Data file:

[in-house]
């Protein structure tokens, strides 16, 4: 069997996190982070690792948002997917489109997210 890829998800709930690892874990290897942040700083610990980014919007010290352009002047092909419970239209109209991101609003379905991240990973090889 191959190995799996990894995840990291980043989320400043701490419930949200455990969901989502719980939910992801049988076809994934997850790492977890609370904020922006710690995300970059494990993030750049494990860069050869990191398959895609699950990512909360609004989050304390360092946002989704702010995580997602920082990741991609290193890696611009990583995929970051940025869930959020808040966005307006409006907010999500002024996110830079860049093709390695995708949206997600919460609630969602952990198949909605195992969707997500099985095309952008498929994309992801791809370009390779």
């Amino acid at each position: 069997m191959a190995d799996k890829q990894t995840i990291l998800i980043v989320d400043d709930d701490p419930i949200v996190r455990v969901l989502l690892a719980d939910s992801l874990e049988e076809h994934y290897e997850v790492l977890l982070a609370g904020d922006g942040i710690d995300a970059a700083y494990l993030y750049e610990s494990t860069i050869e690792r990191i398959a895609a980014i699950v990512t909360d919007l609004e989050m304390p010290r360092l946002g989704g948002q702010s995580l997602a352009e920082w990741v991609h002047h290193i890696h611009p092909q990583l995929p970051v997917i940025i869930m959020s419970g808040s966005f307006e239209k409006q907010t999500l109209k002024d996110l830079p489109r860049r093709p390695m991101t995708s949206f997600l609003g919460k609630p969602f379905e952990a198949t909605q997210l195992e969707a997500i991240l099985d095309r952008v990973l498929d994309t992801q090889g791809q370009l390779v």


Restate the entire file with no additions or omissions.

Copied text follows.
[in-house]
């Protein structure tokens, strides 16, 4: 069997996190982070690792948002997917489109997210 890829998800709930690892874990290897942040700083610990980014919007010290352009002047092909419970239209109209991101609003379905991240990973090889 191959190995799996990894995840990291980043989320400043701490419930949200455990969901989502719980939910992801049988076809994934997850790492977890609370904020922006710690995300970059494990993030750049494990860069050869990191398959895609699950990512909360609004989050304390360092946002989704702010995580997602920082990741991609290193890696611009990583995929970051940025869930959020808040966005307006409006907010999500002024996110830079860049093709390695995708949206997600919460609630969602952990198949909605195992969707997500099985095309952008498929994309992801791809370009390779």
């Amino acid at each position: 069997m191959a190995d799996k890829q990894t995840i990291l998800i980043v989320d400043d709930d701490p419930i949200v996190r455990v969901l989502l690892a719980d939910s992801l874990e049988e076809h994934y290897e997850v790492l977890l982070a609370g904020d922006g942040i710690d995300a970059a700083y494990l993030y750049e610990s494990t860069i050869e690792r990191i398959a895609a980014i699950v990512t909360d919007l609004e989050m304390p010290r360092l946002g989704g948002q702010s995580l997602a352009e920082w990741v991609h002047h290193i890696h611009p092909q990583l995929p970051v997917i940025i869930m959020s419970g808040s966005f307006e239209k409006q907010t999500l109209k002024d996110l830079p489109r860049r093709p390695m991101t995708s949206f997600l609003g919460k609630p969602f379905e952990a198949t909605q997210l195992e969707a997500i991240l099985d095309r952008v990973l498929d994309t992801q090889g791809q370009l390779v």